Though a few key cogs have graduated from a Carleton men’s basketball team that went undefeated through 34 games against CIS opponents last year, the Ravens are still flying high.
Still three weeks away from the OUA tipoff, the defending national champions have already beaten a pair of NCAA opponents in exhibition — University of Buffalo and Northeastern University.
That was on top of a four-point defeat at the hands of Nevada-Las Vegas, a team that made the NCAA tournament last season.
The 2011-12 CIS national champions will miss all-star veteran guards Willy Manigat and Elliot Thompson as well as defensive-minded forward Cole Hobin, but welcome a few new players ready to fill any gaps their departure leaves.
Bench boss Dave Smart, fresh off being named to Team Canada’s coaching staff this summer under Jay Triano, sees the turnover as inevitable.
“Every year we lose somebody, some years more than others,” said Smart.
“Those three [Hobin, Manigat, Thompson] are going to be a huge void to fill. The talent’s not the issue, it’s more of a leadership that we lose … there are other guys who were playing lesser roles last year who are very ready to step up and play bigger roles.”
Smart says fourth-year players Dan Penner and Kevin Churchill have already stepped up their leadership role with the team in practice and in the first three games of the preseason against NCAA opponents.
Stars Tyson Hinz, now in his fourth year, and Philip Scrubb, beginning his third season with the club, are also becoming more vocal as they grow with the team.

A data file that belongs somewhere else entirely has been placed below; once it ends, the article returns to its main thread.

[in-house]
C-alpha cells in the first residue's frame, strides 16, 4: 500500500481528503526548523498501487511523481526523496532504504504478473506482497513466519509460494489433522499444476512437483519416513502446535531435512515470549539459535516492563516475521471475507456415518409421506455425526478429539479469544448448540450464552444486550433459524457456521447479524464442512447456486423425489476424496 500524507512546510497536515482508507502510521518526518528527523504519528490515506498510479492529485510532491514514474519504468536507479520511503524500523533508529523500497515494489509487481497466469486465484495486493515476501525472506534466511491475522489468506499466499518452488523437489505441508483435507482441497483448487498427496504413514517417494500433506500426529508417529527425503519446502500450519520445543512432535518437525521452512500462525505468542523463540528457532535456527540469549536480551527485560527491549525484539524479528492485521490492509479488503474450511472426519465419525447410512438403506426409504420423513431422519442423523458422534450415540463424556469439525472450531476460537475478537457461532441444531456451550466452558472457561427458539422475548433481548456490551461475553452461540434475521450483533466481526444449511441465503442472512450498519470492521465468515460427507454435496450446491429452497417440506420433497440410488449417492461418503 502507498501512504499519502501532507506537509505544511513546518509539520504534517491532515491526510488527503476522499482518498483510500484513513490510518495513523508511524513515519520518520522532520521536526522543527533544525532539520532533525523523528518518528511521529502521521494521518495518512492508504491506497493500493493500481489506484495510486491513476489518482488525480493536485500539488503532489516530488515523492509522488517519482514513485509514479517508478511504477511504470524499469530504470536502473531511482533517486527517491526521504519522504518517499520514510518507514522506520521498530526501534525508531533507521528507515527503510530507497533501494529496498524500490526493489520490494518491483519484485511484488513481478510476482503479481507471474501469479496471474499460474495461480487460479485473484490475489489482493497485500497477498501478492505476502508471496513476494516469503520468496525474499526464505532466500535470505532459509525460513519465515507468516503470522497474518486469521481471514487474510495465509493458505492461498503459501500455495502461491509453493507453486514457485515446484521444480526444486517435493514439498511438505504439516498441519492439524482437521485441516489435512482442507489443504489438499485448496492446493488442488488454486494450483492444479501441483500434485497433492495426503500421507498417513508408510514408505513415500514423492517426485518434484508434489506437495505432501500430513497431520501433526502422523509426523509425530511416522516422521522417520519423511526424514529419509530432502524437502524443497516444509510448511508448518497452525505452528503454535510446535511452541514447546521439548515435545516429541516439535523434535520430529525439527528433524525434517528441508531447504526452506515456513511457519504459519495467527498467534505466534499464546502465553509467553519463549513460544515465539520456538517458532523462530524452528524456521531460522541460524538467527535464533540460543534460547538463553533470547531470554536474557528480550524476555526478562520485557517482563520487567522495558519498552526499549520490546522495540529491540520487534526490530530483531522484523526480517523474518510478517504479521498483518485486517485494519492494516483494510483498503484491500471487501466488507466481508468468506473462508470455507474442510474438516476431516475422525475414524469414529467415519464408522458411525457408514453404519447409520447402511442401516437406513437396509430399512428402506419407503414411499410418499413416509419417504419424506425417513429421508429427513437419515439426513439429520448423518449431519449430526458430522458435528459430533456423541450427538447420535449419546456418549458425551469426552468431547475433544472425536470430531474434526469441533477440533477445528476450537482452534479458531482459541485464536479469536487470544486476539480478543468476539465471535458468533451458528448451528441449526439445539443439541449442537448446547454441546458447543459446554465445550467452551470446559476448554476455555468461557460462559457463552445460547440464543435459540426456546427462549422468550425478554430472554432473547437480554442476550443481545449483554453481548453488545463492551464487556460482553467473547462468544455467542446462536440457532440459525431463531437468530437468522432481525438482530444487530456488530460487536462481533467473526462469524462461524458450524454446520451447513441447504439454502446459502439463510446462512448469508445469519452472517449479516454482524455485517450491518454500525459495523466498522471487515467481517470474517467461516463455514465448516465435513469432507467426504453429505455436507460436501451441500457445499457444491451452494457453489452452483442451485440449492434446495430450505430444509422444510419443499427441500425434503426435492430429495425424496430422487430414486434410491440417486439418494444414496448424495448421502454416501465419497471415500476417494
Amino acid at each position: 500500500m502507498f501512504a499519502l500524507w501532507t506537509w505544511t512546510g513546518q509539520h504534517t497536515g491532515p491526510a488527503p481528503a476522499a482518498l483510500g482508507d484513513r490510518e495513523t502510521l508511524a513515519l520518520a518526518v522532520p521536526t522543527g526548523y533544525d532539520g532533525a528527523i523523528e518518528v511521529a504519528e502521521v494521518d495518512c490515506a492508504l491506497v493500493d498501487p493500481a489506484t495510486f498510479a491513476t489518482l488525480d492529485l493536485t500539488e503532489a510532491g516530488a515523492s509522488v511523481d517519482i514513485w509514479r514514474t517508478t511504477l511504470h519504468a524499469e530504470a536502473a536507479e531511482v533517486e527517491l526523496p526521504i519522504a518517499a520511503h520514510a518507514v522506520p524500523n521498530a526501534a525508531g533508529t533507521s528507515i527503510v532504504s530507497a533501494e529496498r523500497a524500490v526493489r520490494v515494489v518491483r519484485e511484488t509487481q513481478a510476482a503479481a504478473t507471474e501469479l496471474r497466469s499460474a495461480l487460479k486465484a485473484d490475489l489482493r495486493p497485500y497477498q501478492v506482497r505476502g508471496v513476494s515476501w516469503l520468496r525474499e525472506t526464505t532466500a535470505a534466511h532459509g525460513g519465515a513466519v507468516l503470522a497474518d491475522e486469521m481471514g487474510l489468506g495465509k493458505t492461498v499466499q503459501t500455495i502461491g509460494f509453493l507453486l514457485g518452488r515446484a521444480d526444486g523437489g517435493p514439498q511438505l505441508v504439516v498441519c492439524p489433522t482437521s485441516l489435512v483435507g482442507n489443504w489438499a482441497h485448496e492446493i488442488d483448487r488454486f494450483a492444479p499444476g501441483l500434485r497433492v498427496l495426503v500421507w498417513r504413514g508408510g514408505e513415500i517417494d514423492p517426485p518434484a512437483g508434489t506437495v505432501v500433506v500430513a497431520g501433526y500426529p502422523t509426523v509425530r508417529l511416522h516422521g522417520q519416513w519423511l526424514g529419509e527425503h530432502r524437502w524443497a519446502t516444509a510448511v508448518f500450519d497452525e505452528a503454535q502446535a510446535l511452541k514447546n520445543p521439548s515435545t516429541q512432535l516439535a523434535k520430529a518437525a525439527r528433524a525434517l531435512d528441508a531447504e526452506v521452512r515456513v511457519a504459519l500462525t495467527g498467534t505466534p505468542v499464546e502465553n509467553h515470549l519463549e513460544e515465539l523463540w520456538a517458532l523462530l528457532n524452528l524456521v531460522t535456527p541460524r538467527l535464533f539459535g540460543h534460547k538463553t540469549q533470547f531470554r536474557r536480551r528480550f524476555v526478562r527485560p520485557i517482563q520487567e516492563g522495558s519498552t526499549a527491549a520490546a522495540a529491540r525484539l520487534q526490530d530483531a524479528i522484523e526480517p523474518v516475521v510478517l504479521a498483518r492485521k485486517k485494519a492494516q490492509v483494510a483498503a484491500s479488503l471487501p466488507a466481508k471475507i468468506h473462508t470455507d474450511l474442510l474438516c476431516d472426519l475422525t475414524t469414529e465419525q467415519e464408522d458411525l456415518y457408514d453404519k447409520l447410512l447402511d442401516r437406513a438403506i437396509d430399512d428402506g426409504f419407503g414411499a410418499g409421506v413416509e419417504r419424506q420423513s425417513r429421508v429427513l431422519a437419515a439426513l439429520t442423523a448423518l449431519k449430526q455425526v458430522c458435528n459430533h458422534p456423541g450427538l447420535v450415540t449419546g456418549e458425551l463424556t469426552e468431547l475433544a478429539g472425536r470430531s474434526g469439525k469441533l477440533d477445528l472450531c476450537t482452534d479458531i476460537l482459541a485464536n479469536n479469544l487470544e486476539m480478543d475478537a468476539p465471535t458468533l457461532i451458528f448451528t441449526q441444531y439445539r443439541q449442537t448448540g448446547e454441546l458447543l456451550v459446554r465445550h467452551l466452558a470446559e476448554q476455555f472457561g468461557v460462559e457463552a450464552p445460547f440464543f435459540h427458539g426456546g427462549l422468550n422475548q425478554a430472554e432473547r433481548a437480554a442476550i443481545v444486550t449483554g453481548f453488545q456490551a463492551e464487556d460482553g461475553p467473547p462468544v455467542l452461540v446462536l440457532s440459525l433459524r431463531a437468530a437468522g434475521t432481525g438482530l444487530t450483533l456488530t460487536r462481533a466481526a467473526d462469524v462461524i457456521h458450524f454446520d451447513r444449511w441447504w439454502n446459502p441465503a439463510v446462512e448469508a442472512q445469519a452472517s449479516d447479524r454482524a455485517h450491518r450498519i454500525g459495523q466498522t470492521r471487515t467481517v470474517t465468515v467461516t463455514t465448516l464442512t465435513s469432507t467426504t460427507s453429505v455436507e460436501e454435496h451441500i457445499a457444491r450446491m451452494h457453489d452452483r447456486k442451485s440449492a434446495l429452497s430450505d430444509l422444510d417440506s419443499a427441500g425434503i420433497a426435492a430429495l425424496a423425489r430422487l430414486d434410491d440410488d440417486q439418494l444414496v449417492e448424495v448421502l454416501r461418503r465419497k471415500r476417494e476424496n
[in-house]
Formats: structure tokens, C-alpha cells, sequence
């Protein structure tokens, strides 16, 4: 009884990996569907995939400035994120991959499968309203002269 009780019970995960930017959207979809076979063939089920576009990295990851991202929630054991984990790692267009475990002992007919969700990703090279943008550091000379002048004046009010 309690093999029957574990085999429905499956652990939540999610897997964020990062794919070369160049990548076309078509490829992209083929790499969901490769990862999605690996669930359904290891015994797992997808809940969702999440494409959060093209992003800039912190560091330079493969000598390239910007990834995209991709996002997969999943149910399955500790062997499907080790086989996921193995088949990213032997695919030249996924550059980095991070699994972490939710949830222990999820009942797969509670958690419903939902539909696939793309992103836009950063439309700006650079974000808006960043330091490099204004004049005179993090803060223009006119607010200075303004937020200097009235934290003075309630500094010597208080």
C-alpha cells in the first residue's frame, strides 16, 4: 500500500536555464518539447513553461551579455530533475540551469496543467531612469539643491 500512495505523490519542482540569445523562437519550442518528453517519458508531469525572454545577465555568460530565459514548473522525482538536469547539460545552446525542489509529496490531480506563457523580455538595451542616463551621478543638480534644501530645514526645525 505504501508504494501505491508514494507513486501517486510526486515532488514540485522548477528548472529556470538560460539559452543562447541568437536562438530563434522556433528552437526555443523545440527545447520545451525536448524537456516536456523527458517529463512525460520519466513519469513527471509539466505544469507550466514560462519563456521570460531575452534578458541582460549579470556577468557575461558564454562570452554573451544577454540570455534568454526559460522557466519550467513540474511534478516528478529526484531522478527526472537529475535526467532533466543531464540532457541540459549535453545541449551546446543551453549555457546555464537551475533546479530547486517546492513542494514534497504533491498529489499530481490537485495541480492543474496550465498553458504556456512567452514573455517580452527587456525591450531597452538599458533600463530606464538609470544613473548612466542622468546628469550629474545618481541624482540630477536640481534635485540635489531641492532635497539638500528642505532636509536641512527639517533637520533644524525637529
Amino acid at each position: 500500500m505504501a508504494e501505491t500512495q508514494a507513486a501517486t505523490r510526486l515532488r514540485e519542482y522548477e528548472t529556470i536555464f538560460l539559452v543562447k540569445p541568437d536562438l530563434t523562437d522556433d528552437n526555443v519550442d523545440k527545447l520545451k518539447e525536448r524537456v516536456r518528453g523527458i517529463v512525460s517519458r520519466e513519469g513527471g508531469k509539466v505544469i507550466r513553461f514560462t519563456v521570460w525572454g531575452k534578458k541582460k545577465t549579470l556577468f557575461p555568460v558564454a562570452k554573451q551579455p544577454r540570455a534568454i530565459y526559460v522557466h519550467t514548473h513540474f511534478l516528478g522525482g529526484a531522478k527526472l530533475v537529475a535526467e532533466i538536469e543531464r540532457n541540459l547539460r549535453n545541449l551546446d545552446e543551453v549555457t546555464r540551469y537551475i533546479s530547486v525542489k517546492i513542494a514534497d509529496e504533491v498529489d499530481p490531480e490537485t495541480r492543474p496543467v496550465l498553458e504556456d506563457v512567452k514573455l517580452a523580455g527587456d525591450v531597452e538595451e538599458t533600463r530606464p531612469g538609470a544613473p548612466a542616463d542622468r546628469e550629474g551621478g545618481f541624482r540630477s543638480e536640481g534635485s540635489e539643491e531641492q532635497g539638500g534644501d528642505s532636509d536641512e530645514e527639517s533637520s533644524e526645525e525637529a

Scrubb, a 6-3 guard and B.C. native won CIS MVP last season in his second year scoring 26 points in the title game against the Alberta Golden Bears, while Hinz, a homegrown 6-6 forward, took home the award in 2011, his second season.
Both were named first-team all-Canadian last campaign.
Behind the play of this young tandem and the depth the Ravens usually boast, the rookie class will learn plenty, but play sparingly says Smart.
“They’re freshmen on a team of veteran guys,” he said. “So their roles will be a little different than some freshmen [on other CIS teams] who will get to have the ball in their hands a little more, shoot it a little bit more.
“But I think that the fact that they’re playing against the guys that they’re playing against every day in practice and the fact that they’re going to get playing time as well is more beneficial than having the ball in their hands in games only.”
Smart believes freshmen Jean Pierre-Charles, a 6-8 forward from Ottawa, and Connor Wood, a 6-3 guard from Guelph, have significant upside.
And he sees the two transfers from American colleges, guards Kewyn Blain and Clinton Springer-Williams stepping into larger roles.
“Kewyn has a a chance to be very special and so does Clinton as soon as they get comfortable with the stuff we’re doing,” said Smart.
“I think day-to-day, they’re getting it more and more and both of them have a chance to right away make a huge impact on our team and on the league.”
The Ravens still have their own House-Laughton tournament in mid-October, the Victoria Invitational Tournament in Alberta after that, and a four-game NCAA trip through the States (Boston College, Northeastern, Villanova, La Salle) on the schedule.
That will work out any kinks before opening the regular season Nov. 9 in Windsor to take on possibly their toughest opponent in the OUA.
Smart, the reigning CIS coach of the year, can already see the big picture and knows that all these upcoming games will prepare the team for the difficult task of defending the national championship.
“Obviously our goal is to figure out a way to win three games at the end and that’s tough, that’s tough, because a lot of things have to go your way when you’ve got to win three games in three days.
“We’ve been fortunate eight of the last ten years to have gotten it done and I think that if we stay healthy, do we have the talent to be in the mix at the end? I think so, but being in the mix and getting it done are two different things.”